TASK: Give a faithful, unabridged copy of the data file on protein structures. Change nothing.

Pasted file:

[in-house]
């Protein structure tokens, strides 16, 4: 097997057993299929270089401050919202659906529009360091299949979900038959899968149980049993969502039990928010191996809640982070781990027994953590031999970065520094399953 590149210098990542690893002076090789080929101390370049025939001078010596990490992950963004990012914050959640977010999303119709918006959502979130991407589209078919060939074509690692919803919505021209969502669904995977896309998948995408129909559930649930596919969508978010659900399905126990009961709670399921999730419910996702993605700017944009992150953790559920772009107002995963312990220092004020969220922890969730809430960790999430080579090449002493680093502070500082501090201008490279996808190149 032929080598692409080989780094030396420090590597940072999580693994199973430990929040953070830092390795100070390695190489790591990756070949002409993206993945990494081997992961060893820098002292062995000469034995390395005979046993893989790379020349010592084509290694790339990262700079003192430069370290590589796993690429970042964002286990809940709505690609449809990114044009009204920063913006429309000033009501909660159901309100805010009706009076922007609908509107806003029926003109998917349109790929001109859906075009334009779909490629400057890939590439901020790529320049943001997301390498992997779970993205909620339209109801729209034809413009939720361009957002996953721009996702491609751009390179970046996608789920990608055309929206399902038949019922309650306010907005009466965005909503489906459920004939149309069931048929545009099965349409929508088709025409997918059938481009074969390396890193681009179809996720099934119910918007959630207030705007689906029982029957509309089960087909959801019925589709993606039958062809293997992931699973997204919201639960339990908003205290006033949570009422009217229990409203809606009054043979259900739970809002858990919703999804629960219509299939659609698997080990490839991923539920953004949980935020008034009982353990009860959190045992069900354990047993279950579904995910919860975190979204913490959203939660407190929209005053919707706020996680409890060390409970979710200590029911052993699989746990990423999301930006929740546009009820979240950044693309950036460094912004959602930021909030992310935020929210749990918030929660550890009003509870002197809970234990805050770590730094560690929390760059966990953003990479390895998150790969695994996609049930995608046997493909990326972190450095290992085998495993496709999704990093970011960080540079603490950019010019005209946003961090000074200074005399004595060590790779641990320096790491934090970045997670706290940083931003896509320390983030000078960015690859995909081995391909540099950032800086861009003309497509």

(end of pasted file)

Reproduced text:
[in-house]
């Protein structure tokens, strides 16, 4: 097997057993299929270089401050919202659906529009360091299949979900038959899968149980049993969502039990928010191996809640982070781990027994953590031999970065520094399953 590149210098990542690893002076090789080929101390370049025939001078010596990490992950963004990012914050959640977010999303119709918006959502979130991407589209078919060939074509690692919803919505021209969502669904995977896309998948995408129909559930649930596919969508978010659900399905126990009961709670399921999730419910996702993605700017944009992150953790559920772009107002995963312990220092004020969220922890969730809430960790999430080579090449002493680093502070500082501090201008490279996808190149 032929080598692409080989780094030396420090590597940072999580693994199973430990929040953070830092390795100070390695190489790591990756070949002409993206993945990494081997992961060893820098002292062995000469034995390395005979046993893989790379020349010592084509290694790339990262700079003192430069370290590589796993690429970042964002286990809940709505690609449809990114044009009204920063913006429309000033009501909660159901309100805010009706009076922007609908509107806003029926003109998917349109790929001109859906075009334009779909490629400057890939590439901020790529320049943001997301390498992997779970993205909620339209109801729209034809413009939720361009957002996953721009996702491609751009390179970046996608789920990608055309929206399902038949019922309650306010907005009466965005909503489906459920004939149309069931048929545009099965349409929508088709025409997918059938481009074969390396890193681009179809996720099934119910918007959630207030705007689906029982029957509309089960087909959801019925589709993606039958062809293997992931699973997204919201639960339990908003205290006033949570009422009217229990409203809606009054043979259900739970809002858990919703999804629960219509299939659609698997080990490839991923539920953004949980935020008034009982353990009860959190045992069900354990047993279950579904995910919860975190979204913490959203939660407190929209005053919707706020996680409890060390409970979710200590029911052993699989746990990423999301930006929740546009009820979240950044693309950036460094912004959602930021909030992310935020929210749990918030929660550890009003509870002197809970234990805050770590730094560690929390760059966990953003990479390895998150790969695994996609049930995608046997493909990326972190450095290992085998495993496709999704990093970011960080540079603490950019010019005209946003961090000074200074005399004595060590790779641990320096790491934090970045997670706290940083931003896509320390983030000078960015690859995909081995391909540099950032800086861009003309497509």